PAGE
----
This is not the place to cut corners in construction

When I read this today it reminded me of what became clear during the Barrett Commission hearings over a decade ago in British Columbia.  The many engineering assessments being conducted on leaky condos were turning up dozens, and sometimes hundreds, of building code violations. At one infamous New Westminster condominium well over 400 building code violations were discovered.

The vast majority of these violations had nothing whatsoever to do with the causes of leaky condos, but I believe there is a professional obligation for engineers to report all of their findings and so it should be. The sub-standard work of builders had been caught on a widescale basis.

During the 15 months I was under the tarps of my own leaky condo remediation back in 1999, we also found plenty of other building code violations unrelated to leaky condos.  As we replaced much of the builders work inside the suite we discovered even more crap.  The gyproc used in the guest bathroom was regular gyproc (not a cement-based product suitable for the application), the flourescent light ballasts were leaking black tar after 6 years, drywall nails popped throughout the entire suite, and the tape separated on every corner.  These pervasive building practices epitomize the term “jerry-built”.

Forward to 2006, yes we bought another condominium (because we like the lifestyle benefits) from a pre-sale office in Port Moody. 

Did you know that builders consider it okay to build uneven ceilings and floors, out-of-plumb walls, and out-of-square door frames? In fact the fix for an out-of-square door frame was to make a perfectly square quality manufactured door, out-of-square to fit, and the warranty company agreed it was okay.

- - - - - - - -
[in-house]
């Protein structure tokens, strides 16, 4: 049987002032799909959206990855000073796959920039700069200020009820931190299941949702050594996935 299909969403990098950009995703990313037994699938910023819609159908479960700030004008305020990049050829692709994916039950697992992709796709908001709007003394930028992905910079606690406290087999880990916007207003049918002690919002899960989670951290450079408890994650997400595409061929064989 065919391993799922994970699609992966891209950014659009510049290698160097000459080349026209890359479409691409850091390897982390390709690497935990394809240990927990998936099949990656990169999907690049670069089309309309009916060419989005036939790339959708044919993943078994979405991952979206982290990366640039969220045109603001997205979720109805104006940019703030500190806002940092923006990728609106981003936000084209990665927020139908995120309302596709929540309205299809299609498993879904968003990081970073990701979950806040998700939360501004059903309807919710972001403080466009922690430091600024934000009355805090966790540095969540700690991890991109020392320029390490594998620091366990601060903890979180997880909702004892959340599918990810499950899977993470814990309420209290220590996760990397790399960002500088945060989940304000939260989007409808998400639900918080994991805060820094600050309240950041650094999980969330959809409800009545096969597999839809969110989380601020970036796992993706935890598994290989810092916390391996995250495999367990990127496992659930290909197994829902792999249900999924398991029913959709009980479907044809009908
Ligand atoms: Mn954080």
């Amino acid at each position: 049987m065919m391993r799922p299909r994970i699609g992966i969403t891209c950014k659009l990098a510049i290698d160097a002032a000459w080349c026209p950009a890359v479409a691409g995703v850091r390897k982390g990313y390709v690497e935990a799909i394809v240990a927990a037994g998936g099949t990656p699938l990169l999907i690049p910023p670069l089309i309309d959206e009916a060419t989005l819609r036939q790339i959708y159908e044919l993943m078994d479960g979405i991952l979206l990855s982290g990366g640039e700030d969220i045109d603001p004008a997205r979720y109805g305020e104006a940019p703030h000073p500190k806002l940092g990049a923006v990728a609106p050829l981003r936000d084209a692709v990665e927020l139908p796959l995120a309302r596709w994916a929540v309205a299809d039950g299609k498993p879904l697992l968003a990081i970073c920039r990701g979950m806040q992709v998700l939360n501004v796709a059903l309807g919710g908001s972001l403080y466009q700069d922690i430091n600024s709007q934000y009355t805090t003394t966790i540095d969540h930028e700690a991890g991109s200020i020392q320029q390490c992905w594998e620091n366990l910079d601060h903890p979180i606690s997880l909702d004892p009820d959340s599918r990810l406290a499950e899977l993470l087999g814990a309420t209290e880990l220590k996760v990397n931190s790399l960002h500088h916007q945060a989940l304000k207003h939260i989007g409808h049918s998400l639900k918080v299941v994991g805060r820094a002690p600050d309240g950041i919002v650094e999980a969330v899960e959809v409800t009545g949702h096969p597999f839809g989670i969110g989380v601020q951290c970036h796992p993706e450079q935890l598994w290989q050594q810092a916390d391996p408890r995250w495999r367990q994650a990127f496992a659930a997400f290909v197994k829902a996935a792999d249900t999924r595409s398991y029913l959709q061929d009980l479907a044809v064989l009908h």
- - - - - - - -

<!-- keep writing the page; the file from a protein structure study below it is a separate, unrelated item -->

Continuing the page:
But wait a minute. What exactly is a defect? Who is this person disqualifying my claim and what qualifies him to make such ‘God-like’ decisions in abstentia (from behind a desk)?  And, how do I get a fair hearing?

According to one dictionary definition, a defect is an imperfection that impairs worth or utility; like in an out-of-square door. The employee of the warranty insurance company who is making judgement for warranty claims (the majority of times in favour of the builder) has no qualifications to be offering opinions on what constitutes a defect in a building. 

So now I’m forced into a claims process that is builder-friendly, expensive, seriously flawed and rarely used by the public experiencing problems.

To this day the builder has refused to furnish us with a copy the original deficiency list, neither will any of the so called “consumer protection” bodies and organizations force them to give us a copy.

While this story isn’t close to finished, I decided to post this now because it is important for consumers to understand what they are up against, and I hope this story helps.

“Buyer beware” remains a challenge because if there are reputable builders, or buildings, they are difficult to distinguish. 

The 2-5-10 warranty insurance program is basically worthless and allows corners to be cut in construction. The consumer has little protection or recourse. Even the best due diligence by a buyer still presents unreasonable uncertainty.

Cutting corners in construction…

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